Hostage Crisis in Manila

August 23, 2010. Former Chief Superintendent Rolando Mendoza takes a tourist bus full of Hong Kong Nationals hostage as they were in transit en route to Manila Ocean Park. It began at 10 in the morning, and eventually ended in a bloodbath that tragically claimed the lives of 9 victims.

There’s a lot of buzz going around that things could have been and should have been done differently so they wouldn’t have had to end the way they did.

I completely agree.

But am I one of the very few who actually feel sympathetic to our local Police force and the field agents who were handling on-ground negotiations?

In a hostage crisis, expert negotiators have said that the greatest weapon of field agents trying to resolve a hostage situation is patience. Allow the situation to unfold on its own, and the hostage taker to to dictate his pace as he slowly comes to believe that his demands are being met.

The fact of the matter is, the hostage negotiations were going smoothly, until the hostage taker’s family members were apprehended by the police force. Many have raged against this move. But the fact of the matter was, the hostage taker’s brother relinquished his right to be treated with compassion the minute he started goading his brother into not giving in to the hostage negotiators until he (the brother, not the hostage taker) had been given back his gun.

In what universe should a scenario like this be tolerated, and the individual not be held accountable for his actions? Loved ones of hostage takers brought to the scene are meant to help diffuse the situation, not aggravate it further.

We can also blame the police SWAT team all we want. But to give them credit, these people put their lives on the line by attempting to assault the hostaged bus. They did the best they could given the circumstances. I challenge any critics to try to figure out how to properly and successfully assault the scene that had only one tiny door, and confront a madman who used the hostage victims as human shields.

While watching the drama unfold on national television, one of the things I immediately thought of even before the situation rapidly changed for the worst — was the media’s role in all of this. It’s one thing to give transparency to the nation, but another to put a mission as critical at risk just to get a story out. I couldn’t quite imagine why on earth everything was being shown on National TV, including their assault strategy, the apprehension of Mendoza’s family that ultimately pushed him over the edge. Talk about discretion in planning for and executing a successful rescue operation. And as we already know, it didn’t quite turn out the way we’d all hoped.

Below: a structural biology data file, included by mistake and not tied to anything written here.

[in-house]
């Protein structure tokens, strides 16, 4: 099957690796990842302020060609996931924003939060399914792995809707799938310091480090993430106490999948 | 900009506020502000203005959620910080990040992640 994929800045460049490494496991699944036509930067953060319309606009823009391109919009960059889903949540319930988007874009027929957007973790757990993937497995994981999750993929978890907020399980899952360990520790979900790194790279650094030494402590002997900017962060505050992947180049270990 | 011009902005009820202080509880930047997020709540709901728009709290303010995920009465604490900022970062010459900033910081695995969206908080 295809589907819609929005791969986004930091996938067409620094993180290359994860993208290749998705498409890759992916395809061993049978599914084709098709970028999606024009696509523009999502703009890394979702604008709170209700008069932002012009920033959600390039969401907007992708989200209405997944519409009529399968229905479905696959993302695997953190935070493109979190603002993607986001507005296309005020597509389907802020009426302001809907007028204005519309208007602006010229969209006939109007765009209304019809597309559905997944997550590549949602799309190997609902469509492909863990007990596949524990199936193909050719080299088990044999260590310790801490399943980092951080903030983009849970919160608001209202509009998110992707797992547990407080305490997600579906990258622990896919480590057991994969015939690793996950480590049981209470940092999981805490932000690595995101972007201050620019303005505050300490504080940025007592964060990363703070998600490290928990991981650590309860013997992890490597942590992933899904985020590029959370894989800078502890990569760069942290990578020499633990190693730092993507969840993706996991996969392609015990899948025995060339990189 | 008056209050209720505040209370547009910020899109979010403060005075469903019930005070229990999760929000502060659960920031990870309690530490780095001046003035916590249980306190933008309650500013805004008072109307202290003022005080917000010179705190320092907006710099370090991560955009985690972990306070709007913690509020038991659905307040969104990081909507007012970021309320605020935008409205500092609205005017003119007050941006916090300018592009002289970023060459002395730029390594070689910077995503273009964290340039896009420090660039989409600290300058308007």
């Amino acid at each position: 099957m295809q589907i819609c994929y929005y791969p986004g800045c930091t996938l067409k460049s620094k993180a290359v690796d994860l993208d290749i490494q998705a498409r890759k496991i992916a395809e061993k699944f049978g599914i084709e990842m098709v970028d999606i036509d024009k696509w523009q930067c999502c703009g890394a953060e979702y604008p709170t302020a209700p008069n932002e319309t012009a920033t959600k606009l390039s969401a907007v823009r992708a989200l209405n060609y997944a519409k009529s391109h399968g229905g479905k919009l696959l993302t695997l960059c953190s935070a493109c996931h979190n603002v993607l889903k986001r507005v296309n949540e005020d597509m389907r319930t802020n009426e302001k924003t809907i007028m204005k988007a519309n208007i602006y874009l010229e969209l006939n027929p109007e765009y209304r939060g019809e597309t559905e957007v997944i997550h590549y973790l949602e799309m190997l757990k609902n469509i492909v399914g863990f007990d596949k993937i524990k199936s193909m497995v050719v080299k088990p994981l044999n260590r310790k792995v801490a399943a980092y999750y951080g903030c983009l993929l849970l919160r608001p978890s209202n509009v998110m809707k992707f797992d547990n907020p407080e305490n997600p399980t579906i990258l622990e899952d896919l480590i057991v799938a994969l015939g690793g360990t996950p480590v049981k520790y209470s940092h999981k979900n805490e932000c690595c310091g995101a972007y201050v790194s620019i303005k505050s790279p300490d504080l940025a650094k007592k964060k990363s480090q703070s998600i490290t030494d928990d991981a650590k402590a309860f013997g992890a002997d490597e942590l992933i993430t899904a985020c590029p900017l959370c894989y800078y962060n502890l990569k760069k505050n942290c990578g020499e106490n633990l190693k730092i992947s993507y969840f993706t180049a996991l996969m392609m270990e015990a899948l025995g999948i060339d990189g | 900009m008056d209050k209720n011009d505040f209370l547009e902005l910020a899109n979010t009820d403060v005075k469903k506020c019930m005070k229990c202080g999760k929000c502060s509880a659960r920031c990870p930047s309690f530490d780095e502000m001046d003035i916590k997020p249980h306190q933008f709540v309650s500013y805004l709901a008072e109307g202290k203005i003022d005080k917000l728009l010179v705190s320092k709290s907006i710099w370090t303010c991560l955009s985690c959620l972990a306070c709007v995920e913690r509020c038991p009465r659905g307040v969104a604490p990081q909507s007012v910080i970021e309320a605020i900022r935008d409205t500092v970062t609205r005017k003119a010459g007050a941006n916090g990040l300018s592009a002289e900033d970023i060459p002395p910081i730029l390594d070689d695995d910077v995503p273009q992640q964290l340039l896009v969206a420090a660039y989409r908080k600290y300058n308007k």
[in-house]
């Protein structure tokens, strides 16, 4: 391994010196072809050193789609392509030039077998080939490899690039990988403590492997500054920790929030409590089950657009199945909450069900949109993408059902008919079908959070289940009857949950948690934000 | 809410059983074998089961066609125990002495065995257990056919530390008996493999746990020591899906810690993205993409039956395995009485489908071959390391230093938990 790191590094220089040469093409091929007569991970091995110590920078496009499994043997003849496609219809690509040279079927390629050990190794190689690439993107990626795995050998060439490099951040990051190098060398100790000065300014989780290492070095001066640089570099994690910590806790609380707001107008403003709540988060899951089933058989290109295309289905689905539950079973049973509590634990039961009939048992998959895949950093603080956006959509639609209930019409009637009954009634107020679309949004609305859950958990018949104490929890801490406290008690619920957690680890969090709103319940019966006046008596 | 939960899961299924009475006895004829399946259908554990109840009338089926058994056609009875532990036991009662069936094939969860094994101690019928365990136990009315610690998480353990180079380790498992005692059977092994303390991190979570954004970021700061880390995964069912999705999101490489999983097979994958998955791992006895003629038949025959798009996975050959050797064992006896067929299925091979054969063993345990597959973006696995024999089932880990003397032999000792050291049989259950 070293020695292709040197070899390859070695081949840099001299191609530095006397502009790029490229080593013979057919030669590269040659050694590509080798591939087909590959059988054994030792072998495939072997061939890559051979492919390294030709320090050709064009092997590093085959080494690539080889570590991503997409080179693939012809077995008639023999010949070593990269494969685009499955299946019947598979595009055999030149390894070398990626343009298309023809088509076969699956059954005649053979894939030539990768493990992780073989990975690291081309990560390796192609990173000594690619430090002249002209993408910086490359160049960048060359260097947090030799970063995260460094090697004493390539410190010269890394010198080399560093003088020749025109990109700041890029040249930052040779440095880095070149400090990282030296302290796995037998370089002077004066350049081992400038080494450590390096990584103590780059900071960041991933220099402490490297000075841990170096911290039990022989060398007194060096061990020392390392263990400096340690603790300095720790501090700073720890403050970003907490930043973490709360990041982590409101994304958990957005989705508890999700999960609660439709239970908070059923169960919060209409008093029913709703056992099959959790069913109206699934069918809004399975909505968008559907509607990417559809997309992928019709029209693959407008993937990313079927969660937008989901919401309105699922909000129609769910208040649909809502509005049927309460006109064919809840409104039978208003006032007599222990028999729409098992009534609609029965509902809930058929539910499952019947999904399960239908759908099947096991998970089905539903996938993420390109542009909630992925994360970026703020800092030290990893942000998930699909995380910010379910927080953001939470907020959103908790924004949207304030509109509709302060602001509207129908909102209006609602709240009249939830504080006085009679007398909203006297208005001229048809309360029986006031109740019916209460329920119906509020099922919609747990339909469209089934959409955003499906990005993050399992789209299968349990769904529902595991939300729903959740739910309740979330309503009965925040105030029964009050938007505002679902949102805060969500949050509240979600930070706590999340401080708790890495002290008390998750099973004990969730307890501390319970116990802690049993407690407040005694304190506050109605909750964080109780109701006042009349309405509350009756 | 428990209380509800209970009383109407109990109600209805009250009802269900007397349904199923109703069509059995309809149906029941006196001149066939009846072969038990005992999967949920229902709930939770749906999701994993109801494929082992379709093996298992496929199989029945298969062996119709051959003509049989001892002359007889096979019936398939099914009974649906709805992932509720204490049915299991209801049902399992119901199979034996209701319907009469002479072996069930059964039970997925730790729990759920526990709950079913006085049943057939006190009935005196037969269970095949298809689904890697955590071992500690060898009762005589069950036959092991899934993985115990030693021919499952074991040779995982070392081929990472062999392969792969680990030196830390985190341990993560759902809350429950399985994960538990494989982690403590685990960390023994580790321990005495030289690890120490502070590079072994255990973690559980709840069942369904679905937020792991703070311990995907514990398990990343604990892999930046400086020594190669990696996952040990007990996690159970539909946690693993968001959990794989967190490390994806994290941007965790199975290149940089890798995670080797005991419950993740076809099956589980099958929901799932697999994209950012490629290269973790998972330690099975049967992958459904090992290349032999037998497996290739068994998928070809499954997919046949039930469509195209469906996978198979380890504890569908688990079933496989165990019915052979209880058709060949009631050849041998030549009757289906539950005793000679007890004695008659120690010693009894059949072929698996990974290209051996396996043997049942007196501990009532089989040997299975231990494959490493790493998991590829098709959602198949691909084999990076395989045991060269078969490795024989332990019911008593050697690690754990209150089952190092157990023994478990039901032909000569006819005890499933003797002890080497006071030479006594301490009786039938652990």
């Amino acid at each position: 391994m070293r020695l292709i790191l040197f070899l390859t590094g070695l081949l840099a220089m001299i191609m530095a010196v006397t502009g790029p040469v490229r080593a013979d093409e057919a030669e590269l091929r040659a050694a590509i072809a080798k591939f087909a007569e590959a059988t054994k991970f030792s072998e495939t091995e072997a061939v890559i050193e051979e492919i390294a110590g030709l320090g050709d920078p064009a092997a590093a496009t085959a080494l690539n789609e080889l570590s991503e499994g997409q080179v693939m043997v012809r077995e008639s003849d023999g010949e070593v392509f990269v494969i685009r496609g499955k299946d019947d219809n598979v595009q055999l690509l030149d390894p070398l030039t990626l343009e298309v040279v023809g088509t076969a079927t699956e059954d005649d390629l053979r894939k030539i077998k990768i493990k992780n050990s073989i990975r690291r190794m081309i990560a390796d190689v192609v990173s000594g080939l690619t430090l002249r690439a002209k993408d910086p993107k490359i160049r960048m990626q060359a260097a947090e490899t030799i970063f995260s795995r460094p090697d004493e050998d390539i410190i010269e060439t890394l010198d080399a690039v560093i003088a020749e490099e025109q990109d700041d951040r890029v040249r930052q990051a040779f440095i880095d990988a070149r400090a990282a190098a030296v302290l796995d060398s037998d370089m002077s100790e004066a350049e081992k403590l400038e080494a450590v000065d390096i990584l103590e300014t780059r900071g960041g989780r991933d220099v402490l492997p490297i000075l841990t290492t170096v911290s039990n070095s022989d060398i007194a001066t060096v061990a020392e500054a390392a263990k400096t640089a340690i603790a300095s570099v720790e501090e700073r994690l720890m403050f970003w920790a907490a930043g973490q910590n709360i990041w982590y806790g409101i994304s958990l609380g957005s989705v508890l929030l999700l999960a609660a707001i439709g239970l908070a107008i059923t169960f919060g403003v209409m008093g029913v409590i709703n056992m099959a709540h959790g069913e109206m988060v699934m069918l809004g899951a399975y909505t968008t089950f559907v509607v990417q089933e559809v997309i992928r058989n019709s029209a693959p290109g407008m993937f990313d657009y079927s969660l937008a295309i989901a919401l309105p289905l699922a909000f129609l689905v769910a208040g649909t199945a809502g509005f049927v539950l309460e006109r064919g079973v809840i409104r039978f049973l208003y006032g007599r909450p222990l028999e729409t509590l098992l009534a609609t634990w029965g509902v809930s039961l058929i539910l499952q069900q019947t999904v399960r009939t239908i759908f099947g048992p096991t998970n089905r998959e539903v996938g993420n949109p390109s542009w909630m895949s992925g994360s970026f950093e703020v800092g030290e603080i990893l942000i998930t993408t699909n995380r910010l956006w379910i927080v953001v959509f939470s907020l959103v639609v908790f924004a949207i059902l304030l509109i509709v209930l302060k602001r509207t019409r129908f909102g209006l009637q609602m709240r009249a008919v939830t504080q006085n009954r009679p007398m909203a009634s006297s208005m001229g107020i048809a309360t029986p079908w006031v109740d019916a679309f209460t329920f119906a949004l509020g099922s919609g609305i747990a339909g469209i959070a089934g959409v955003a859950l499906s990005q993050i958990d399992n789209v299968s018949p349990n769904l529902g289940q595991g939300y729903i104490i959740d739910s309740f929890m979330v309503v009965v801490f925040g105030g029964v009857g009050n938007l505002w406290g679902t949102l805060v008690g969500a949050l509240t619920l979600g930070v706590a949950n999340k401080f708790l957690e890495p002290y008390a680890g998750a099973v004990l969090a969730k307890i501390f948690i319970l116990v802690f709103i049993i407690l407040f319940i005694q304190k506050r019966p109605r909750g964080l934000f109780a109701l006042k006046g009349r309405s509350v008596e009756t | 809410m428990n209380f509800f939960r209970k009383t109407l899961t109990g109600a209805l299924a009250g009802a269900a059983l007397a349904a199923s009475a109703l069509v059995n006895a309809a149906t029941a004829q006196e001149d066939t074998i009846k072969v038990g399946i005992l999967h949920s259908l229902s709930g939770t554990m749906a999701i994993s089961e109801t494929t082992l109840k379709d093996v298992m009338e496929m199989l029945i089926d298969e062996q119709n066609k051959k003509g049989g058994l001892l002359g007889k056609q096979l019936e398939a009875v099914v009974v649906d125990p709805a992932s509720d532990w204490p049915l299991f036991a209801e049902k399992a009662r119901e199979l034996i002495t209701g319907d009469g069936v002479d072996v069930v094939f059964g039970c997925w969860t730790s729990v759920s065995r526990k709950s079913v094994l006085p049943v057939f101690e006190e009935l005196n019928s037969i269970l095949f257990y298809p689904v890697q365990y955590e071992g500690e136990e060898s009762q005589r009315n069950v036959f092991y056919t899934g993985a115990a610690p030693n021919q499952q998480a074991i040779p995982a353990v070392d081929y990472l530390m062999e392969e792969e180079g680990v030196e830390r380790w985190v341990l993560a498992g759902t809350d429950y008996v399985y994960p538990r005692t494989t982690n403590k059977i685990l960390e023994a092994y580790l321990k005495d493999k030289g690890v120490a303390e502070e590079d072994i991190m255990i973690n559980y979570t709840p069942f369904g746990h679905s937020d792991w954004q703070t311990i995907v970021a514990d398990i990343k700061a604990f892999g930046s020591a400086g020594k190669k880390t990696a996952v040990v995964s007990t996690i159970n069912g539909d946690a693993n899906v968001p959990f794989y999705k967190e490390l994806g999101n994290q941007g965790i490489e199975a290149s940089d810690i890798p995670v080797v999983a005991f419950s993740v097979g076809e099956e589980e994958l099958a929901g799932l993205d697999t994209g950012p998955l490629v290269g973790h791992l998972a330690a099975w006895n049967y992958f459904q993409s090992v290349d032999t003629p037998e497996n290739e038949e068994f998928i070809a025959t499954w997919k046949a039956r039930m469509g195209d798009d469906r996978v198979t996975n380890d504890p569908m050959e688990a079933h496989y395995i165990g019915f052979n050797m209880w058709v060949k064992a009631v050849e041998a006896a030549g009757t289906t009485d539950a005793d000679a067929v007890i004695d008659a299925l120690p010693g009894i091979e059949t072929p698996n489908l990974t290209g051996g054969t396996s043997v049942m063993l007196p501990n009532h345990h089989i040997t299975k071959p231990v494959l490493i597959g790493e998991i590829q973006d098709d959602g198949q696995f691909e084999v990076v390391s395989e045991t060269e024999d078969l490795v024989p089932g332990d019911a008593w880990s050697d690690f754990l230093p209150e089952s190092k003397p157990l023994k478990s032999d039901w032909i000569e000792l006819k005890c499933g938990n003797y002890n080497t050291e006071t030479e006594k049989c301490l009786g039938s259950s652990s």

My heart goes out to all the victims of this tragedy, and my prayers and condolences go with them.

If we are to have learned something from this entire debacle, then I hope that:

  1. Our media would learn to exercise better discernment in their quest for professional and more importantly, responsible journalism.
  2. Our field agents (whether military, police, marines, etc.) be given proper training, equipment and all the tools and skills they need to enable them to do their jobs better.
  3. Filipinos in general would exercise better judgment and exercise some modicum of self-control and self-sacrifice on times that call for it. I will forever wonder what the hostage taker’s brother had in mind when he started exacerbating the situation and further fueling his brother’s anger. What on earth was that supposed to accomplish??

Oh, and one last thing.

I read in one blog that says that the assault team should have done something as early as mid afternoon because clearly, the hostage taker was insane and deranged, therefore the situation would have come to the same end either way.

I have this to say about that. Every hostage taker is insane and deranged. Have you ever known of a hostage taker who was in his right mind when the act was committed?

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